Again, I don’t know about you, but as I’ve grown a bit weary from my current circumstances, I too eagerly am awaiting this trinitarian set of miraculous blessings—the fulfillment of the Father’s promise, the restoration of the kingdom by the Son, and the outpouring of the Holy Spirit. Couldn’t you use a little Holy Spirit outpouring right now? I mean—seriously and honestly—couldn’t you stand a little old-fashioned Holy Spirit renewal right now? I could!

But Jesus said, “You’re going to have to wait a while longer. It’s not for you or even me to know when the Father will act. Go back to the city and wait.” So Jesus was taken from them as he ascended to the right hand of the Father, and the disciples returned to Jerusalem and “went to the room upstairs where they were staying” (Acts 1:13). And then, just so you and I would know how crowded they al were as they isolated together in an upstairs guest room, Acts names them all—“Peter, and John, and James, and Andrew, Philip and Thomas, Bartholomew and Matthew, James son of Alphaeus, and Simon the Zealot, and Judas son of James … together with certain women, including Mary the mother of Jesus, as well as his brothers.” That’s a lot of human flesh in one room!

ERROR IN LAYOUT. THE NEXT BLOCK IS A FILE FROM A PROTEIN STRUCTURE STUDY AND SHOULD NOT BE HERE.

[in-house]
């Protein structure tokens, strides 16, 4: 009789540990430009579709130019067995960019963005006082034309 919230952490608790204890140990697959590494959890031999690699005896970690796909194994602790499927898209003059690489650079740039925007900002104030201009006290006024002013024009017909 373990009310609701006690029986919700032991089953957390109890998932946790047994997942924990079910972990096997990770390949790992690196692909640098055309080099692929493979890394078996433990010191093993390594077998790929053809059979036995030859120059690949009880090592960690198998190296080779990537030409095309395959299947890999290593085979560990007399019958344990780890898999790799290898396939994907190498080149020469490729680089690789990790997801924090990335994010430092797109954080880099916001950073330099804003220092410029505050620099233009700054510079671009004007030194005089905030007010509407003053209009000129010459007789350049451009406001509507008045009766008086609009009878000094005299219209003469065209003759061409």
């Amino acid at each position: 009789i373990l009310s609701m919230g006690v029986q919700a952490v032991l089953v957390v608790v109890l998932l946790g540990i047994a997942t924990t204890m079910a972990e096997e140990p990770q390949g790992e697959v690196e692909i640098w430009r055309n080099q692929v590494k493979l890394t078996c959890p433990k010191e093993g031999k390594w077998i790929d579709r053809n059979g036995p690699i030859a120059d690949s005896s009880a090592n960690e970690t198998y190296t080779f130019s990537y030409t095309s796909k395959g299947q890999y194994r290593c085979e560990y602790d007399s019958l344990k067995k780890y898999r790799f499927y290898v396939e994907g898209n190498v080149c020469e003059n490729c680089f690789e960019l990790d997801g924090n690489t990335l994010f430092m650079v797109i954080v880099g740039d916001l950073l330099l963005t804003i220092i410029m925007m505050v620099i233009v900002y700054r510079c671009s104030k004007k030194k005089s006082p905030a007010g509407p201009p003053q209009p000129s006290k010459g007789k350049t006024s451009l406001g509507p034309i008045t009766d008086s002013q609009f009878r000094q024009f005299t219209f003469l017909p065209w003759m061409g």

While we are waiting with the disciples—both narratively as readers and literally in our own context—let’s take a lesson from them as they waited: “All these were constantly devoting themselves to prayer,” we are told.

So how is your prayer life right now? I will be honest. In spite of having more time at home—probably because of having more time at home—I am having a hard time praying as much as I need to do. Maybe what I need now—maybe what a lot of folks need now—is a word about prayer.

My brother Karl Jacobson—who is also a Working Preacher—taught me that to pray is “to open a window of the soul to the kingdom of God.” Karl is riffing off of the great, mystical, Jewish Bible scholar Abraham Heschel, who write that pray is to “open a window to Him [God].” Heschel wrote: